Overall, women are also more likely to be employed in lower-paying jobs.
“The pay gap has narrowed over the last 50 years,” said Lynda Laughlin, chief of the Industry and Occupation Statistics Branch at the U.S. Census Bureau. “However, the gender pay gap continues across the board in almost all occupations. In 2016, median earnings for women was $40,675, compared with $50,741 for men.”
The data highlighted above comes from a recently released detailed table from the American Community Survey. It looks at the gender pay gap for more than 300 occupations.
Several health professions, such as physicians and surgeons, nurse anesthetists, and dentists, are among the highest-paying occupations for women. Pharmacists boast one of the lowest pay gaps between men and women. Full-time, year-round female pharmacists earned 97 cents for every dollar male pharmacists earned. Other professions, including finance and sales, show the largest wage gap between men and women.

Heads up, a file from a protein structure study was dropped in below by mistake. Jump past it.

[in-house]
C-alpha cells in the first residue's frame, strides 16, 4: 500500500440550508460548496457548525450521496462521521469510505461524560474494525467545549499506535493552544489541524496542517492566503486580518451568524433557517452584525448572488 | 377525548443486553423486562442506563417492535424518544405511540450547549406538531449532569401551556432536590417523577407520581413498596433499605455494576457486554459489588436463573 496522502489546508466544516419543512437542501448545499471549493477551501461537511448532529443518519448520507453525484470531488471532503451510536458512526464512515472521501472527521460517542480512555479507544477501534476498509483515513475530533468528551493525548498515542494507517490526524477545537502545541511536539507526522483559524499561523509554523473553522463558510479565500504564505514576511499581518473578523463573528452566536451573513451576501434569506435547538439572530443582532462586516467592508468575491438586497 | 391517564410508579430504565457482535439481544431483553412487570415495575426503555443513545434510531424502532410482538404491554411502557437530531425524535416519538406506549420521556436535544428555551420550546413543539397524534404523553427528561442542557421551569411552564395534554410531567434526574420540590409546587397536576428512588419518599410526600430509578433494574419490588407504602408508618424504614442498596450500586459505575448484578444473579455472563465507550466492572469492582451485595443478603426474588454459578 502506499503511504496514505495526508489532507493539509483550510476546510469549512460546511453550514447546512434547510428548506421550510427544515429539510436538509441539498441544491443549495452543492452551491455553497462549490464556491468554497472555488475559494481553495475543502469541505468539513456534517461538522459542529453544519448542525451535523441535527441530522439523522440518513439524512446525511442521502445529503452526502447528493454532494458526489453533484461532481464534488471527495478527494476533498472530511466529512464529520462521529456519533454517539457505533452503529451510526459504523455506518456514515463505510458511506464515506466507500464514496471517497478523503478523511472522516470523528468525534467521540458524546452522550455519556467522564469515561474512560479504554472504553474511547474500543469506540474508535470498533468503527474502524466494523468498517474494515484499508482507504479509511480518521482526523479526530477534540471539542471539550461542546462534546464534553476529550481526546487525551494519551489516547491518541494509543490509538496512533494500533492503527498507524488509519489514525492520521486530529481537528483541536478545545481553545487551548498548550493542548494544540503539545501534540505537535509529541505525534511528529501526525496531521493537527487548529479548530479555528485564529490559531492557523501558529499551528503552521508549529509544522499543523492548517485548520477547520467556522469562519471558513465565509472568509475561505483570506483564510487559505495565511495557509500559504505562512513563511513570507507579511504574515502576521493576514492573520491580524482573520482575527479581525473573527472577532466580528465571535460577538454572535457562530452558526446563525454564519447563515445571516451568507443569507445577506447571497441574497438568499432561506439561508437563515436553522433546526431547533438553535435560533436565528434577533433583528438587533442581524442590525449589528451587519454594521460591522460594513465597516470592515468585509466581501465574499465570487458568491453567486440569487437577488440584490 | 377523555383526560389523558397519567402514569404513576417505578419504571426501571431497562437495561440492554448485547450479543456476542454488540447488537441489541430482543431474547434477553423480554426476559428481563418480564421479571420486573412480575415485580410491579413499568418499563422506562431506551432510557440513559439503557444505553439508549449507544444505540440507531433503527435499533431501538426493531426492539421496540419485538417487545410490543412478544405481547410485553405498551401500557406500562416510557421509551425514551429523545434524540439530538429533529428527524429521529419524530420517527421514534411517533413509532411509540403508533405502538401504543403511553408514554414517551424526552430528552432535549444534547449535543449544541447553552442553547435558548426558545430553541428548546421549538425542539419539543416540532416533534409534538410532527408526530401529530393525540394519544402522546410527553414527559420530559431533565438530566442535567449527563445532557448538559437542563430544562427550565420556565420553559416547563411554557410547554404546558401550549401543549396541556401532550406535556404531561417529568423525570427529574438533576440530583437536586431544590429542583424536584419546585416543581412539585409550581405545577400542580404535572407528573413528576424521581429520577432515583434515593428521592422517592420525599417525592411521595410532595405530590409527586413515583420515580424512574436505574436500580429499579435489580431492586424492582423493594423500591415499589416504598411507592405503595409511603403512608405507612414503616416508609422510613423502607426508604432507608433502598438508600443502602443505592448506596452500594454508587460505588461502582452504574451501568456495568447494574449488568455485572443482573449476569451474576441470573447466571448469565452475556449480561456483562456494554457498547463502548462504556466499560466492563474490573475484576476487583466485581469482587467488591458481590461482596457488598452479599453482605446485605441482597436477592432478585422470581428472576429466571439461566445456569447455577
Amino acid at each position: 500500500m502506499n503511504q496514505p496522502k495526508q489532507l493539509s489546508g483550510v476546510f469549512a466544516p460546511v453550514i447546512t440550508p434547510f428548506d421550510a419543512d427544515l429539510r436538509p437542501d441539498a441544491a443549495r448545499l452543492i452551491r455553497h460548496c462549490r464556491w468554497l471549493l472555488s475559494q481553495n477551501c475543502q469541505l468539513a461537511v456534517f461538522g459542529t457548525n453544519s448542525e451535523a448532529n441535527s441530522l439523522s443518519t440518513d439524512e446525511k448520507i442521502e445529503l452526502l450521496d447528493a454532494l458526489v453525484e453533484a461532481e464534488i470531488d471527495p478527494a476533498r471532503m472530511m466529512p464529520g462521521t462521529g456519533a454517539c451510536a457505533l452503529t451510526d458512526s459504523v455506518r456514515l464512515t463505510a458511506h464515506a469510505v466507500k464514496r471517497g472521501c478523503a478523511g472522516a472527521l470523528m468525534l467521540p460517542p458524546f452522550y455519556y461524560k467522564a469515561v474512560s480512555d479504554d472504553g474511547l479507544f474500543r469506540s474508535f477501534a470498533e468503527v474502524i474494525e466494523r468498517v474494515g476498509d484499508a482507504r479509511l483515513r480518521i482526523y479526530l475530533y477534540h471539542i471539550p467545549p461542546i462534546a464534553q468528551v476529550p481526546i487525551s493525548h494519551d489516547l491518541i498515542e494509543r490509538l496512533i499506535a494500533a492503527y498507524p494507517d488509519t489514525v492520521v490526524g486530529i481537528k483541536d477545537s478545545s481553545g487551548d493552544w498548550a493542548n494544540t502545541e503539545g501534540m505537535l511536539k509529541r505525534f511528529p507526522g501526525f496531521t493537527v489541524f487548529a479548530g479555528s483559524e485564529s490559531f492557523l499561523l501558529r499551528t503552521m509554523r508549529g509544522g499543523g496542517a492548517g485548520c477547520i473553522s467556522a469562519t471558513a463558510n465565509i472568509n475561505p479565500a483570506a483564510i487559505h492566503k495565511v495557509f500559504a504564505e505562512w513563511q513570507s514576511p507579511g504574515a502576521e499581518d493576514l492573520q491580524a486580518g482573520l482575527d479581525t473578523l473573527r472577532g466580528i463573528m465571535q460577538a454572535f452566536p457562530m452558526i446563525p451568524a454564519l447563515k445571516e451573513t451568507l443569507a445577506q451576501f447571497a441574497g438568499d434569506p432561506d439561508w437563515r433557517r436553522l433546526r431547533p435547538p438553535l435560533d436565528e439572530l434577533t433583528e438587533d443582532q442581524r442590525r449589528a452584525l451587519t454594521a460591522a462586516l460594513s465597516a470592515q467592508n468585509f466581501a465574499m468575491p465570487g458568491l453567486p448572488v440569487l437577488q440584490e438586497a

“With an increased presence in the work force and higher levels of education being attained, women have been employed in a broader range of occupations,” Laughlin said. “This has contributed to a decrease in the wage gap over time and to the economic well-being of women and their families.”